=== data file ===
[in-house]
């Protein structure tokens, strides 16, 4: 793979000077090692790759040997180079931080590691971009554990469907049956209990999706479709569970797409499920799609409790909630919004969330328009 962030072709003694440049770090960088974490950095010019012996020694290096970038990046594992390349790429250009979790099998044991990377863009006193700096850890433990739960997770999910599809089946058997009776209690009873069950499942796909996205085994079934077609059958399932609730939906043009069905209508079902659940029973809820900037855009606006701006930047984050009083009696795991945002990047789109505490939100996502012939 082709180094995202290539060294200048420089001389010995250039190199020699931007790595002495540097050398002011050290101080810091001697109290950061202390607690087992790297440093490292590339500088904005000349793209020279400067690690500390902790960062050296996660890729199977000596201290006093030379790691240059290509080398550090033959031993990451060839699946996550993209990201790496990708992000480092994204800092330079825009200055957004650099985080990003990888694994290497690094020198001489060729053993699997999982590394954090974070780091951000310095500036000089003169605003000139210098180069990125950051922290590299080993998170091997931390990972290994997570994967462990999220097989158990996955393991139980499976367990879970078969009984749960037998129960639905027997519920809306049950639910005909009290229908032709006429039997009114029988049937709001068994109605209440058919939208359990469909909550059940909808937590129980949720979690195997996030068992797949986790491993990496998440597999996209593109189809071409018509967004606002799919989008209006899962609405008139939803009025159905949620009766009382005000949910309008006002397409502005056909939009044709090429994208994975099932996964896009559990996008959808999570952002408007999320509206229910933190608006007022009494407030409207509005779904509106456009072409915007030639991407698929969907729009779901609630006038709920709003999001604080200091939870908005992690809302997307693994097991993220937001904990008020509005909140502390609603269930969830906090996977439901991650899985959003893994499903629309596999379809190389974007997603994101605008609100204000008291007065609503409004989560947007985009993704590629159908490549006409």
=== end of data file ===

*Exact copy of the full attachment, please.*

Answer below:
[in-house]
């Protein structure tokens, strides 16, 4: 793979000077090692790759040997180079931080590691971009554990469907049956209990999706479709569970797409499920799609409790909630919004969330328009 962030072709003694440049770090960088974490950095010019012996020694290096970038990046594992390349790429250009979790099998044991990377863009006193700096850890433990739960997770999910599809089946058997009776209690009873069950499942796909996205085994079934077609059958399932609730939906043009069905209508079902659940029973809820900037855009606006701006930047984050009083009696795991945002990047789109505490939100996502012939 082709180094995202290539060294200048420089001389010995250039190199020699931007790595002495540097050398002011050290101080810091001697109290950061202390607690087992790297440093490292590339500088904005000349793209020279400067690690500390902790960062050296996660890729199977000596201290006093030379790691240059290509080398550090033959031993990451060839699946996550993209990201790496990708992000480092994204800092330079825009200055957004650099985080990003990888694994290497690094020198001489060729053993699997999982590394954090974070780091951000310095500036000089003169605003000139210098180069990125950051922290590299080993998170091997931390990972290994997570994967462990999220097989158990996955393991139980499976367990879970078969009984749960037998129960639905027997519920809306049950639910005909009290229908032709006429039997009114029988049937709001068994109605209440058919939208359990469909909550059940909808937590129980949720979690195997996030068992797949986790491993990496998440597999996209593109189809071409018509967004606002799919989008209006899962609405008139939803009025159905949620009766009382005000949910309008006002397409502005056909939009044709090429994208994975099932996964896009559990996008959808999570952002408007999320509206229910933190608006007022009494407030409207509005779904509106456009072409915007030639991407698929969907729009779901609630006038709920709003999001604080200091939870908005992690809302997307693994097991993220937001904990008020509005909140502390609603269930969830906090996977439901991650899985959003893994499903629309596999379809190389974007997603994101605008609100204000008291007065609503409004989560947007985009993704590629159908490549006409």